BOTTOM LINE: We wouldn't be in this COVID-19 worldwide pandemic right now were it not for a global economy! So as you read this website, don't forget that indisputablle fact! I will be adding more information about SARS-CoV-2, but for now, let me emphasize that this coronavirus is not the first to be pathogenic (SARS in 2002 and MERS in 2012) and it won't be the last, given the high mutagenic potential of these single-stranded RNA viruses. (I've been researching the molecular biology of betacoronaviruses [I am a molecular biologist by training] and will write more about that later.)
The smart thing is to accept the principals of flexiculture.org voluntarily before the natural (or not so natural, perhaps) world forces it upon us. WE NEED TO DEVELOP A MINDSET OF LOCAL RESILIENCE!
Update on 5-4-2020.It appears that SARS-CoV-2 already has well over 400 mutations-- a finding that one should have predicted, given the rapid mutation rate of coronaviruses. Amino acid-chaning mutations in the spike protein are of concern, since that is an important target in vaccine development. Anyway, I am more focused these days on increasing my knowledge of bioinformatics than I am in acting on any hope of helping people via Flexiculture. It is an understatement to say that I am not to hopeful about any of this anymore. If anyone wishes to provide a word of encouragement, however, by all means drop me a line (email: chip2 at flexiculture dot org). In the meanwhile, you won't be seeing any further updates here.
The recent emergence of the Coronavirus pandemic presents an opportunity to demonstrate exactly what Flexiculture.org is meant to be: the development of locally resilient socioeconomic systems with judicious use of technology for the purposes of information flow.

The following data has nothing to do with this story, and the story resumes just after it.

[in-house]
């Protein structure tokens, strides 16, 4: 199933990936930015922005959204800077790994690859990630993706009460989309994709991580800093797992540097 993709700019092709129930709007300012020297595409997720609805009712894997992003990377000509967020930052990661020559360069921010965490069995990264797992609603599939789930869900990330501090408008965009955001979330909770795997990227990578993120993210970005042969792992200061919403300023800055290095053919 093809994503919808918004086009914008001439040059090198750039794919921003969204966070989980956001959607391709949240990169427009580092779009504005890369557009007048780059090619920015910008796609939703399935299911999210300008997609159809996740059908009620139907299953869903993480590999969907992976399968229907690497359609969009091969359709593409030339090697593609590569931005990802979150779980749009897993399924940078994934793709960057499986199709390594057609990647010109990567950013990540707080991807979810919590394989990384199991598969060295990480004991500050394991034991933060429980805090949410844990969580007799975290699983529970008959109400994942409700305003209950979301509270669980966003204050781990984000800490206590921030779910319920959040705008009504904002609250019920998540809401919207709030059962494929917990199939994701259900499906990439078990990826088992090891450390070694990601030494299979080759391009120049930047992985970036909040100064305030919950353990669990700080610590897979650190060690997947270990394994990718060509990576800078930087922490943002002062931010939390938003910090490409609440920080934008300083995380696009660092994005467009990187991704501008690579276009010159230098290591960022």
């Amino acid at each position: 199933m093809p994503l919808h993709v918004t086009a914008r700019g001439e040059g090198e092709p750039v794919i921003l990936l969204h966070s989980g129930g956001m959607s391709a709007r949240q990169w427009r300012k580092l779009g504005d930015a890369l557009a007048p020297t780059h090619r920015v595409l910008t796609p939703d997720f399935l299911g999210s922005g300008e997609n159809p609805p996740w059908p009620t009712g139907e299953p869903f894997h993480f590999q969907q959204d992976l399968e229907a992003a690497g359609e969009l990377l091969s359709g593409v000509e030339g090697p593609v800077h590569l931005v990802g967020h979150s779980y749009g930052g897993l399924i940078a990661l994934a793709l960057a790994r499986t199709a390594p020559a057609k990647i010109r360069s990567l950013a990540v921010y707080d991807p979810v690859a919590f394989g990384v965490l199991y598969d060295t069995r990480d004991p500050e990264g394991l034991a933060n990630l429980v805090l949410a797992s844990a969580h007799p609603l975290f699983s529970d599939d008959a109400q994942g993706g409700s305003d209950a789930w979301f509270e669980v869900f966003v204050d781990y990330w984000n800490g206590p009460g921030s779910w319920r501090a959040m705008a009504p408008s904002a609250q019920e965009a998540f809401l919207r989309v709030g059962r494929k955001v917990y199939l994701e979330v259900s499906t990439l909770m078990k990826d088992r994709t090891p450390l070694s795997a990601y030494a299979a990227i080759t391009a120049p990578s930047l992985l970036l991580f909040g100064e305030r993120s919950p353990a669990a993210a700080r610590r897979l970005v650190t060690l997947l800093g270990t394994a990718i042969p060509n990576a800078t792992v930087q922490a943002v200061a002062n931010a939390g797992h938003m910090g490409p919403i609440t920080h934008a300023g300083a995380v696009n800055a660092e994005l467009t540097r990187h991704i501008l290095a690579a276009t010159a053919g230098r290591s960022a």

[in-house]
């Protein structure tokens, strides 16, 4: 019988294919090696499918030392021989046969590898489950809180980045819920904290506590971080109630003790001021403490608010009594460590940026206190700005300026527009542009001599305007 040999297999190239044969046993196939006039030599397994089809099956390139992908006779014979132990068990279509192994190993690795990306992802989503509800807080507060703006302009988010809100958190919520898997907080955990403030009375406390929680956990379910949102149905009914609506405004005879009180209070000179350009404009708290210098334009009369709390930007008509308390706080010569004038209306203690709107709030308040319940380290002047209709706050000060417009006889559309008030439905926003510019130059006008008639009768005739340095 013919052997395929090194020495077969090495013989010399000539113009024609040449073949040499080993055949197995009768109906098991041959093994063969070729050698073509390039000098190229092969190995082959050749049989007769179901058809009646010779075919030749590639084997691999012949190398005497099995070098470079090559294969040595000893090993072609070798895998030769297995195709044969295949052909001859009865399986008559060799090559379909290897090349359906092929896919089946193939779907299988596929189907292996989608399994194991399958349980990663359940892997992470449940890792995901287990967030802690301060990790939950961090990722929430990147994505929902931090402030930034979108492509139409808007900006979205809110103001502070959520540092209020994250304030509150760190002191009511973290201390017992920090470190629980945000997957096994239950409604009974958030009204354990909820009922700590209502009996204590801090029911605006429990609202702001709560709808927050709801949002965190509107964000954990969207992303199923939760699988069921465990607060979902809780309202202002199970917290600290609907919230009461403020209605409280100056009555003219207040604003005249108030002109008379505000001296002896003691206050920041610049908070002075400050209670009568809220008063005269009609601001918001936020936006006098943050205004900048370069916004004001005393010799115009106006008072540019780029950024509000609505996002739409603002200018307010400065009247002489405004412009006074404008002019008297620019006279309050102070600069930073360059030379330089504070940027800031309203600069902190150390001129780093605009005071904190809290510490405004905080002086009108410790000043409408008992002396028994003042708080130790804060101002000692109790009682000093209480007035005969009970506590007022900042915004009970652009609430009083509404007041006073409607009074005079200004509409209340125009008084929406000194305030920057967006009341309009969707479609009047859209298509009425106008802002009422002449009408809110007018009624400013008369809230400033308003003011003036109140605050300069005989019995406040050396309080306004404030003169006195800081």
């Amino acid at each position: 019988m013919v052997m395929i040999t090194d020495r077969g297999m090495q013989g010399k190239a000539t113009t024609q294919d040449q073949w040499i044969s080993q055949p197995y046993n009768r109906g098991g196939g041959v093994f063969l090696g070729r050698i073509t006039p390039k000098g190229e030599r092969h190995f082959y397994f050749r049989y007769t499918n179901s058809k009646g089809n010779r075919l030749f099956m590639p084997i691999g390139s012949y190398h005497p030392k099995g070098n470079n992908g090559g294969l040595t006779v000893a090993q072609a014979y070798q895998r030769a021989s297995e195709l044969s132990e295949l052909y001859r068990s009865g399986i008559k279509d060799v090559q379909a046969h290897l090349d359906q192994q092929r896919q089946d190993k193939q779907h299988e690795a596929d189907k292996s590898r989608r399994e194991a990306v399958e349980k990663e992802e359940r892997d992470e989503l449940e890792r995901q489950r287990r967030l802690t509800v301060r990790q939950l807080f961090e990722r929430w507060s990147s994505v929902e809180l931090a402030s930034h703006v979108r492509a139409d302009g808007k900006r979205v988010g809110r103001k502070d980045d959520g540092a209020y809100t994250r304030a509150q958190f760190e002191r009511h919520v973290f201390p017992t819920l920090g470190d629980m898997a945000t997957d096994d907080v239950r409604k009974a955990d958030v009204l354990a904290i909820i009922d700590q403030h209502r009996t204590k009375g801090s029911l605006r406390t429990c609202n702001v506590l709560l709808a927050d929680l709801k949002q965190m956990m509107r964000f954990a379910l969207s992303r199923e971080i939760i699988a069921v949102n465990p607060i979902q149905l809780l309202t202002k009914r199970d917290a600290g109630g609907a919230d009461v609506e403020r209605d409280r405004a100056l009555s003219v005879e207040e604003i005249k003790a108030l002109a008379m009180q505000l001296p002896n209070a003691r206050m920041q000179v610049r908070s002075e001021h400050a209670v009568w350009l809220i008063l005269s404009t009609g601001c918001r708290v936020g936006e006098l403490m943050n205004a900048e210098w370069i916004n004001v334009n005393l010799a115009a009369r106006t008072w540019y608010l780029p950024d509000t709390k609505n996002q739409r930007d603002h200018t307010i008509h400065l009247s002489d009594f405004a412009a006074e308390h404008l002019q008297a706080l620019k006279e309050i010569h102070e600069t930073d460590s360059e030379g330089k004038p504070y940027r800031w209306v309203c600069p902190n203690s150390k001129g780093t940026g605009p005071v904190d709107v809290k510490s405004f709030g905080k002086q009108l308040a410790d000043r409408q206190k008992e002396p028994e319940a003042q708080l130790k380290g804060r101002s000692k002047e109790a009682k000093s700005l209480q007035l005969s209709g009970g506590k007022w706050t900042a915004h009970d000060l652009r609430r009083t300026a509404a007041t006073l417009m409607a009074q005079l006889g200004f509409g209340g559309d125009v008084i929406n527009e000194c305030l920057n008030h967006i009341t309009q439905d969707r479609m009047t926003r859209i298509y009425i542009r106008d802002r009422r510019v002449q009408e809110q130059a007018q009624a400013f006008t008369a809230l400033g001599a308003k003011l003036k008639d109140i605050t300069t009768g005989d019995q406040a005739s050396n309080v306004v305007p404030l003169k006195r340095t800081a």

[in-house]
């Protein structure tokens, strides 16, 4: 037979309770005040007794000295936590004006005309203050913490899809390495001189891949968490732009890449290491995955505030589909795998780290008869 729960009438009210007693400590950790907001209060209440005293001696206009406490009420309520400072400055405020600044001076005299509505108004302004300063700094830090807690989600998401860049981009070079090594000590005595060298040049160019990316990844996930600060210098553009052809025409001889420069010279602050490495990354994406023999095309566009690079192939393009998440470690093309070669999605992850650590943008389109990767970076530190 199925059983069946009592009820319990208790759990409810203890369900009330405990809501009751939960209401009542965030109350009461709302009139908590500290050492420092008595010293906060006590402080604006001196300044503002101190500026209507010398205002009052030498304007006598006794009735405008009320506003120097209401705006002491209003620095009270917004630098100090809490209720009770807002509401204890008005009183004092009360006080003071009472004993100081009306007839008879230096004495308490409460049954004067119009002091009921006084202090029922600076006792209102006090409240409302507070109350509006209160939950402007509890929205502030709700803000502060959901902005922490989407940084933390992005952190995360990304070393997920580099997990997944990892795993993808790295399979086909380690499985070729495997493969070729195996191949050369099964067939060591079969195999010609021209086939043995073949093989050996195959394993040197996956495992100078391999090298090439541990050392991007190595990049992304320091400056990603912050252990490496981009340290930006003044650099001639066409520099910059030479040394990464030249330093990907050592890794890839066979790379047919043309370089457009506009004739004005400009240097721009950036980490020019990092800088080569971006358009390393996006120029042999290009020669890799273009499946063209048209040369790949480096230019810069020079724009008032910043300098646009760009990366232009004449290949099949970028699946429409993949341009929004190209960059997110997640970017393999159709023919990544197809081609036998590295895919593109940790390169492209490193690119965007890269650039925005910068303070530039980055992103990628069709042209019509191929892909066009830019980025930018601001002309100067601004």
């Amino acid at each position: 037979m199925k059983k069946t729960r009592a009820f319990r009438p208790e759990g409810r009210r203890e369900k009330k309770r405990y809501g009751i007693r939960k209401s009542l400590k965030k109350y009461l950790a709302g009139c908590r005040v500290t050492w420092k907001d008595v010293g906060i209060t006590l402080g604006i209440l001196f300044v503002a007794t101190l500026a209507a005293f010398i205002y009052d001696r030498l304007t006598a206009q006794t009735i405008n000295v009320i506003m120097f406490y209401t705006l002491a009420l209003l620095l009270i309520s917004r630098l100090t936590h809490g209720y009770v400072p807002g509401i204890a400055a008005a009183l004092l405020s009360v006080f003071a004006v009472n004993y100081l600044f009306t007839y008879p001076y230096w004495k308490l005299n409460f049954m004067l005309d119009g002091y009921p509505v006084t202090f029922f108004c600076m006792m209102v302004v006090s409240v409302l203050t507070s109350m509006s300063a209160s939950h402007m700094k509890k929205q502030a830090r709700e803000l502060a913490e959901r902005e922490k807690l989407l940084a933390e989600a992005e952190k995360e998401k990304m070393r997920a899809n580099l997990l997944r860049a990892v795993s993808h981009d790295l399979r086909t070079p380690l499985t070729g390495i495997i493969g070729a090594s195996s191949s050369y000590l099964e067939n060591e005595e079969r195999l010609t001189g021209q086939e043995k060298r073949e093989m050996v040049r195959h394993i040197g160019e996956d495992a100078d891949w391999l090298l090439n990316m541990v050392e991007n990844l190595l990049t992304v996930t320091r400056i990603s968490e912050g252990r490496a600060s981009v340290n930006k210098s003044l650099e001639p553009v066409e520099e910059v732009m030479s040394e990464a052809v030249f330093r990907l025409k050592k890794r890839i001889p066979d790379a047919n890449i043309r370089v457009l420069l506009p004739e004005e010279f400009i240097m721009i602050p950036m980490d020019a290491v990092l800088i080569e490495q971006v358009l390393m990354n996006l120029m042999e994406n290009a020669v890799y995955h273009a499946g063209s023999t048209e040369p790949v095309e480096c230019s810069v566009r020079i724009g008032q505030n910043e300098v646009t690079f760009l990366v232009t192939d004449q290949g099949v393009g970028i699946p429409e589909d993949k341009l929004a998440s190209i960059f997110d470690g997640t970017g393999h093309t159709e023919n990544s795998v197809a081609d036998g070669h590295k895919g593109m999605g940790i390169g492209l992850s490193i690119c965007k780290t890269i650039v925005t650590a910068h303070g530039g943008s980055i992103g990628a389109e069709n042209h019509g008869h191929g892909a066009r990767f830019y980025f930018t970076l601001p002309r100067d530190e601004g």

The distinction is simple: your physical needs are met locally, whereas your informational needs may be obtained globally via the electronic informational networks, eg. internet, phone, etc. You grow/raise your food, collect your water, generate your energy, grow and maintain your soil (think regenerative agriculture), manage your waste, and otherwise develop and maintain your physical environment in local communities. In this way, you are not over-reliant on the worldwide travel of people, who ultimately are the conduit of infectious agents such as the Coronavirus. Maybe you work from home virtually on the internet, or maybe you work on the property, but no longer are you at the mercy of the current global economy that presents such a current hazard and disruption to our global society.
In contrast, you will go online for your informational purposes, such as education. Physical viruses aren’t transmitted via the internet, and internet viruses can’t infect your productive physical land that provide your essential life needs such as food, water, natural gas, etc.
The importance of all of these ideas really started to come into focus during the recent stock and bond market crash, food shortages in the stores, and closure of the schools.
It is time to start working together to take responsibility for implementing these ideas without blame shifting onto our political leaders, or local and regional governments. It is time for us to put our egos aside to seek a higher truth via the dialectic (look up definiton 5a in this link) process that can transcend political affiliations. The good news is that there are many ways to implement useful solutions, and we need to get going with it. I will briefly share one possible idea here: